Jules Verne is considered to be the father of Science Fiction. Having passed away in 1905, most of the future that Verne imagined for his novels has come to pass. However, you’ll find many of his classics on our shelves. Start with 20,000 Leagues Under the Sea.


Another founding father of modern Science Fiction is H.G. Wells, who later dismissed his Science Fiction works when compared with his later novels. Wells is probably most-known for The War of the Worlds, but other novels of his include The Invisible Man and The Time Machine.


Isaac Asimov is another classic Science Fiction writer who is known for creating the “Three Laws of Robotics.” Asimov’s novels are considered to be “hard” Science Fiction, which means that he paid acute attention to scientific details to make his novels as realistic and accurate as possible. Start with I, Robot.


Orson Scott Card’s novels are filled with familiar themes of moral dilemmas, family, duty, and sacrifice. Many of his novels include children as the main characters. He is probably best known for his Ender’s Saga that reaches a wide audience of teens and adults. Card also writes hard Science Fiction. Start with Ender’s Game.


Whitley Strieber writes many Science Fiction novels that can also be considered Horror, Thriller and Suspense Fiction. His novels often feature apocalyptic situations. Start with The Hunger.

You might have noticed that several of these Science Fiction titles have been made (and remade) into movies throughout the years. Science Fiction is a genre that really can appeal and encompass all kinds of people. Even if you have never before read a Science Fiction novel, I wholeheartedly encourage you to try.

Other notable Science Fiction authors the Aurora Public Library District has on its shelves are Michael Crichton, Douglas Adams, Robert DohertyMary Wollstonecraft Shelley, and Margaret Atwood. And don’t forget to check out the Indiana Digital Download Center for more Science Fiction titles.

Happy Reading!

Kid’s Magazines???

You’ve been missing out if your family hasn’t discovered these terrific magazines for kids at the Aurora Public Library District. Here’s a brief description of each magazine that is available for checkout. The blurbs are directly from the publishers, but stop by the library to see for yourself which publications can meet your child’s interest while encouraging reading.

National Geographic for Kids is aimed at kids ages 6-12 and is filled with learning adventures about the things kids love. Features encourage readers to protect the planet’s resources and to learn more about geography, adventure, wildlife, science, and their peers around the world.

Jack and Jill is also for ages 6-12. It promotes the healthy educational and creative growth of children through interactive activities and articles. The pages are designed to spark a child’s curiosity in a wide range of topics through articles, games, and activities. Inside you will find current real-world topics in articles and stories; challenging puzzles and games; and interactive entertainment through experimental crafts and recipes.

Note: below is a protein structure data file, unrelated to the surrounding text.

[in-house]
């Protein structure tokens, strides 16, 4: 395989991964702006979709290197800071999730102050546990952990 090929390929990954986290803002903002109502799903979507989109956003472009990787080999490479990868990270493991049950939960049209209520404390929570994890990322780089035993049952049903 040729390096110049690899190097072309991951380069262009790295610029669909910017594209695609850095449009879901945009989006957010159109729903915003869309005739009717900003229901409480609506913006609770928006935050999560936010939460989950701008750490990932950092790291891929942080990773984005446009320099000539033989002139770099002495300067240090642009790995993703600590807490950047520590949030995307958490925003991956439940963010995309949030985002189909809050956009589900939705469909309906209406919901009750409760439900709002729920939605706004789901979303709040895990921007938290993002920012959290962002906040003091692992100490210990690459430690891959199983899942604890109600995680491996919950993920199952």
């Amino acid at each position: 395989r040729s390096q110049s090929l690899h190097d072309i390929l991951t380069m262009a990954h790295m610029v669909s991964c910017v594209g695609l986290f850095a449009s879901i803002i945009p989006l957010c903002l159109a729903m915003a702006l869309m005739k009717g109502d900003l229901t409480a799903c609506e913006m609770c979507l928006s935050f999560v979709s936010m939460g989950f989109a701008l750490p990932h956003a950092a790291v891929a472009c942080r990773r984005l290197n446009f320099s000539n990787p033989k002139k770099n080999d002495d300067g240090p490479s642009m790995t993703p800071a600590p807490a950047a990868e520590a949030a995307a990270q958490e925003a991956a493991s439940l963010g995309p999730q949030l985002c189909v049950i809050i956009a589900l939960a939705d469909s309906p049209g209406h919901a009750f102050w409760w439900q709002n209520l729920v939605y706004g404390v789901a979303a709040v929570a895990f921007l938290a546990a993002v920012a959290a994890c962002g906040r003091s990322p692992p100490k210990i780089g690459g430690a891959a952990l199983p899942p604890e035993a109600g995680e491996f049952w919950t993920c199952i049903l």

American Girl magazine is from the same company that produces both the dolls and the American Girl books. It is recommended for ages 8-12 and includes wholesome fun and activities; advice to motivate girls to do their best; and stories, crafts and games that encourage girls to explore the world around them.

Boys’ Life is the official magazine of the Boy Scouts of America, but you don’t have to be a Scout to appreciate this publication. Boys’ Life is designed to entertain and educate America’s youth through a mix of news, nature, sports, history, fiction, science, comics, and Scouting.


The Library district receives two Ranger Rick publications, both published by the National Wildlife Federation. The original Ranger Rick is designed for kids ages 7 and up and is packed with animal facts, stories, and photos; comic adventures; outdoor activities and crafts, plus amazing nature discoveries to share with friends and use in school assignments. Designed specially for kids ages 4 to 7, Ranger Rick Jr. is filled with age-appropriate animal facts, stories, and photos; ideas for outdoor fun; plus lots of games, crafts, and recipes.

Highlights magazine has been around for many years; I remember doing the Hidden Pictures page when I was a kid. It’s still a great resource that I can recommend without reservations. In every 40-page issue, kids explore new topics, investigate cool subjects and find out about the world. Highlights magazine for kids is filled with stories, games, puzzles, riddles, science experiments, craft projects and interactive entertainment.

New Moon Girls is unique because it is run by a Girls Editorial Board and contains content written mostly by girls. New Moon Girls provides respectful, innovative, advertising-free content where girls develop their full potential through self-discovery, creativity and community.


For boys and girls ages 6-10, Sports Illustrated Kids Magazine is the magazine that gives young readers the scoop on all their favorite athletes. With an attractive page design that will grab kids’ attention, SI Kids not only tells readers what they want to know about sports, but also promotes moral values while improving reading and socialization skills.

Girls’ Life is written for girls ages 10-16 focusing on fun stuff like fashion, beauty and celebrities, along with real information and advice on friends, family, school, tough stuff and more. Because of the older age range, you can locate this magazine with the adult magazines, upstairs at the Aurora Public Library.


Some of these publications have subscriptions at both branches and others are only in the Aurora Public Library collection. Don’t be shy about asking for issues to be sent to the Dillsboro Public Library! These are great resources and we want them to be read.